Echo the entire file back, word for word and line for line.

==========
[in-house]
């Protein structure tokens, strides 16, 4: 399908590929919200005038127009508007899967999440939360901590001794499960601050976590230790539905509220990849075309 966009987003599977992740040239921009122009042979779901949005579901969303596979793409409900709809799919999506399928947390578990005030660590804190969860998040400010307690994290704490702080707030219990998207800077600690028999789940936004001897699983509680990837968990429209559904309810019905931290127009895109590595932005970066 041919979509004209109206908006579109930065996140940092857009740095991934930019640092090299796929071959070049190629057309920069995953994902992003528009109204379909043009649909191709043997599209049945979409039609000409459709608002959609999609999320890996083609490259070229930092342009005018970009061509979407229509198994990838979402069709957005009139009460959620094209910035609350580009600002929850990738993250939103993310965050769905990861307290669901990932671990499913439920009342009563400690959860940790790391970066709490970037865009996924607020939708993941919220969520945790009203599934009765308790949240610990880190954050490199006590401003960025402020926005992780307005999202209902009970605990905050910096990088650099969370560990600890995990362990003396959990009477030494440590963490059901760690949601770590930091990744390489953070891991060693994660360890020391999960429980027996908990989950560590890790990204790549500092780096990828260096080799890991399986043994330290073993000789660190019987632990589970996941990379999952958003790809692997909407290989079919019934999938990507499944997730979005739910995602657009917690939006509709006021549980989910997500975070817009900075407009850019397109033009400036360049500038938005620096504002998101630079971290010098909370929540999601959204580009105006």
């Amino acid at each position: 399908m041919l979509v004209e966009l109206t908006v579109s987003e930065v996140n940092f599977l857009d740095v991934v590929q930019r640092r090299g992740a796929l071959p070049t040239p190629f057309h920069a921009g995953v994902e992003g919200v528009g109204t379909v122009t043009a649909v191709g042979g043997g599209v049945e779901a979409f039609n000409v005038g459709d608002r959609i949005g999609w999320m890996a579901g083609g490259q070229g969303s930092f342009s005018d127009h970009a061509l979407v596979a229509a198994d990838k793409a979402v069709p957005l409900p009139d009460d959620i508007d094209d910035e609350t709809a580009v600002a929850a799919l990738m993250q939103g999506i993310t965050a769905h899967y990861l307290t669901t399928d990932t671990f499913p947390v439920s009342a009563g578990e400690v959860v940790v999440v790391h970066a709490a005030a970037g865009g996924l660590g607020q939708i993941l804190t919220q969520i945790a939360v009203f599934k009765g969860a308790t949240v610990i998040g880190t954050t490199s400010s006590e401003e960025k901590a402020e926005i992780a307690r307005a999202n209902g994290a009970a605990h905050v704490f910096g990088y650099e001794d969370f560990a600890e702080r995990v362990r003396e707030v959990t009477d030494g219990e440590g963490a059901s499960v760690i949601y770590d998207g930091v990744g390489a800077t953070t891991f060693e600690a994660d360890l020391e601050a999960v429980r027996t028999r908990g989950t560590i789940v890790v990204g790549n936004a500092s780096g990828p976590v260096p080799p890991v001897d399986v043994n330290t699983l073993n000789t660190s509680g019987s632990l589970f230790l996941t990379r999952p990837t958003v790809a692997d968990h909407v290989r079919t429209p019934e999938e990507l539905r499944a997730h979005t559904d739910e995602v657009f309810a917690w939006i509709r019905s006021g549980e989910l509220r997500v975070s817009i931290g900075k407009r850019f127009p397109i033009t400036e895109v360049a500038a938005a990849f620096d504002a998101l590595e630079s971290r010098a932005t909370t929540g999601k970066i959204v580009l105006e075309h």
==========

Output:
[in-house]
């Protein structure tokens, strides 16, 4: 399908590929919200005038127009508007899967999440939360901590001794499960601050976590230790539905509220990849075309 966009987003599977992740040239921009122009042979779901949005579901969303596979793409409900709809799919999506399928947390578990005030660590804190969860998040400010307690994290704490702080707030219990998207800077600690028999789940936004001897699983509680990837968990429209559904309810019905931290127009895109590595932005970066 041919979509004209109206908006579109930065996140940092857009740095991934930019640092090299796929071959070049190629057309920069995953994902992003528009109204379909043009649909191709043997599209049945979409039609000409459709608002959609999609999320890996083609490259070229930092342009005018970009061509979407229509198994990838979402069709957005009139009460959620094209910035609350580009600002929850990738993250939103993310965050769905990861307290669901990932671990499913439920009342009563400690959860940790790391970066709490970037865009996924607020939708993941919220969520945790009203599934009765308790949240610990880190954050490199006590401003960025402020926005992780307005999202209902009970605990905050910096990088650099969370560990600890995990362990003396959990009477030494440590963490059901760690949601770590930091990744390489953070891991060693994660360890020391999960429980027996908990989950560590890790990204790549500092780096990828260096080799890991399986043994330290073993000789660190019987632990589970996941990379999952958003790809692997909407290989079919019934999938990507499944997730979005739910995602657009917690939006509709006021549980989910997500975070817009900075407009850019397109033009400036360049500038938005620096504002998101630079971290010098909370929540999601959204580009105006």
């Amino acid at each position: 399908m041919l979509v004209e966009l109206t908006v579109s987003e930065v996140n940092f599977l857009d740095v991934v590929q930019r640092r090299g992740a796929l071959p070049t040239p190629f057309h920069a921009g995953v994902e992003g919200v528009g109204t379909v122009t043009a649909v191709g042979g043997g599209v049945e779901a979409f039609n000409v005038g459709d608002r959609i949005g999609w999320m890996a579901g083609g490259q070229g969303s930092f342009s005018d127009h970009a061509l979407v596979a229509a198994d990838k793409a979402v069709p957005l409900p009139d009460d959620i508007d094209d910035e609350t709809a580009v600002a929850a799919l990738m993250q939103g999506i993310t965050a769905h899967y990861l307290t669901t399928d990932t671990f499913p947390v439920s009342a009563g578990e400690v959860v940790v999440v790391h970066a709490a005030a970037g865009g996924l660590g607020q939708i993941l804190t919220q969520i945790a939360v009203f599934k009765g969860a308790t949240v610990i998040g880190t954050t490199s400010s006590e401003e960025k901590a402020e926005i992780a307690r307005a999202n209902g994290a009970a605990h905050v704490f910096g990088y650099e001794d969370f560990a600890e702080r995990v362990r003396e707030v959990t009477d030494g219990e440590g963490a059901s499960v760690i949601y770590d998207g930091v990744g390489a800077t953070t891991f060693e600690a994660d360890l020391e601050a999960v429980r027996t028999r908990g989950t560590i789940v890790v990204g790549n936004a500092s780096g990828p976590v260096p080799p890991v001897d399986v043994n330290t699983l073993n000789t660190s509680g019987s632990l589970f230790l996941t990379r999952p990837t958003v790809a692997d968990h909407v290989r079919t429209p019934e999938e990507l539905r499944a997730h979005t559904d739910e995602v657009f309810a917690w939006i509709r019905s006021g549980e989910l509220r997500v975070s817009i931290g900075k407009r850019f127009p397109i033009t400036e895109v360049a500038a938005a990849f620096d504002a998101l590595e630079s971290r010098a932005t909370t929540g999601k970066i959204v580009l105006e075309h």